Dentons, the world’s largest law firm, has advised Spanish-based multinational construction group, Actividades de Construcción y Servicios, S.A. (ACS), on the renewal of its €500 million Negotiable European Commercial Paper (NEU-CP) Program. The NEU-CP program is registered with the Central Bank of France, with the involvement of BNP Paribas, BRED Banque Populaire, Crédit Agricole Corporate and Investment Bank, ING Bank N.V. and Natixis, as dealers for the Notes.

Headquartered in Madrid, the ACS Group is a worldwide leader in construction and services. It is currently the only non-financial issuer with a NEU-CP Program registered with the Central Bank of France.

Dentons’ Capital Markets group in Madrid advised ACS on all aspects of the transaction. Partner Ignacio Corujo led and coordinated the transaction with the support of junior associate Ana Artola.

Ignacio Corujo joined Dentons in January this year to establish and lead the Capital Markets group in Spain. In addition to this most recent deal for ACS, he has closed several high-value debt capital markets deals since his move, including most notably, Grupo Cajamar’s €1 billion issuance of mortgage bonds, as well as Sacyr’s renewal of its €500 million EMTN Program.

About Dentons

Dentons is the world’s largest law firm, connecting talent to the world’s challenges and opportunities in more than 75 countries. Dentons’ legal and business solutions benefit from deep roots in our communities and award-winning advancements in client service, including Nextlaw, Dentons’ innovation and strategic advisory services. Dentons’ polycentric and purpose-driven approach, commitment to inclusion and diversity, and world-class talent challenge the status quo to advance client and community interests in the New Dynamic.

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Former KPMG professional steps down from top Kier role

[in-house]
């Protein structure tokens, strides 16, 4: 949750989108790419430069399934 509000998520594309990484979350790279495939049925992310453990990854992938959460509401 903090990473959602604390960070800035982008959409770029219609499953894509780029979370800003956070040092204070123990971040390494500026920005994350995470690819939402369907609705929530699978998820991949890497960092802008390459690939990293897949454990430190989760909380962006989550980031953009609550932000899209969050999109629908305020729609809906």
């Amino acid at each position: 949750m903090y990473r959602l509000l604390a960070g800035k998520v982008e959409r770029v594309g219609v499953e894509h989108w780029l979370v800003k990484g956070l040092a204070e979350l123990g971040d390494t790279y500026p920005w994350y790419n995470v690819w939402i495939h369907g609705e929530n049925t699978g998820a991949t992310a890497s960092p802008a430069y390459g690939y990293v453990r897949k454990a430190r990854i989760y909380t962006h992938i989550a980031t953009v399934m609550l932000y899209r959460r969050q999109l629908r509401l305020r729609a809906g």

Professional services firm Kier Group has seen its CEO step down with immediate effect, following a coup in the construction company’s boardroom. Haydn Mursell, an accountant who began his career with KPMG, has been ousted as the company looks to commence a new era of growth, amid a UK construction sector that has struggled in the last year.

The British construction sector has endured a tumultuous 2018. Despite obtaining a sequence of lucrative public sector contracts throughout 2017, Leicester-based firm Carillion collapsed at the beginning of the year, sending shockwaves through the outsourcing sector as a whole.

Amid the chaos which ensued, Capita saw its share value slump repeatedly, while the first quarter of the year saw Serco suffer a 3.9% fall, alongside G4S (-1.1%) and Interserve (-1.9%). This was particularly unhelpful for the beleaguered Interserve, as the group – also best known for its work in construction – was already grappling with poor trading and climbing costs. Kier was also impacted, and the first quarter saw a similar -1.3% fall.

The infrastructure services, buildings and developments and housing group bounced back after that, however. Recent key contract awards included the renewal of a three-year £70 million utility services deal in the South West and being appointed to three lots on the North West Construction Hub three-year £1.5 billion framework. More than £500 million of regional building projects were also secured during November and December, such as a major office development for Argent at King’s Cross in London, a research facility for the Pirbright Institute in Surrey, and a new hospital for Frimley Health NHS Foundation Trust.

The firm’s balance sheet was further strengthened on December 31 after the receipt of the £250 million net cash proceeds of the recent rights issue, and Kier remains on track to report a net cash position at the year-end. Despite this, however, board discontent has reportedly led to the exit of the firm’s long-standing CEO Haydn Mursell.

A chartered accountant, Mursell commenced his career with KPMG in 1995, before working at Bovis Lend Lease and then moving to the construction sector firm Balfour Beatty. He joined Kier in 2010, initially as Group Finance Director, before being confirmed as CEO just two months later. During his time in the role, he took on operational responsibility for the company’s property division.

With his exit from the firm, Kier has commenced the search for its new CEO, in a bid to steer the company into a fresh era of growth. Until this search is completed, Chairman Philip Cox will act as Executive Chair on an interim basis, working closely with the Chief Operating Officer Claudio Veritiero. They will jointly oversee operations for the time being.

Commenting on the move, Cox said, “The board believes that, following the completion of the recent rights issue, now is the right time for a new leader to take Kier forward to the next stage of its development. The board would like to thank Haydn for his contribution during eight years, firstly as finance director and then as Chief Executive.”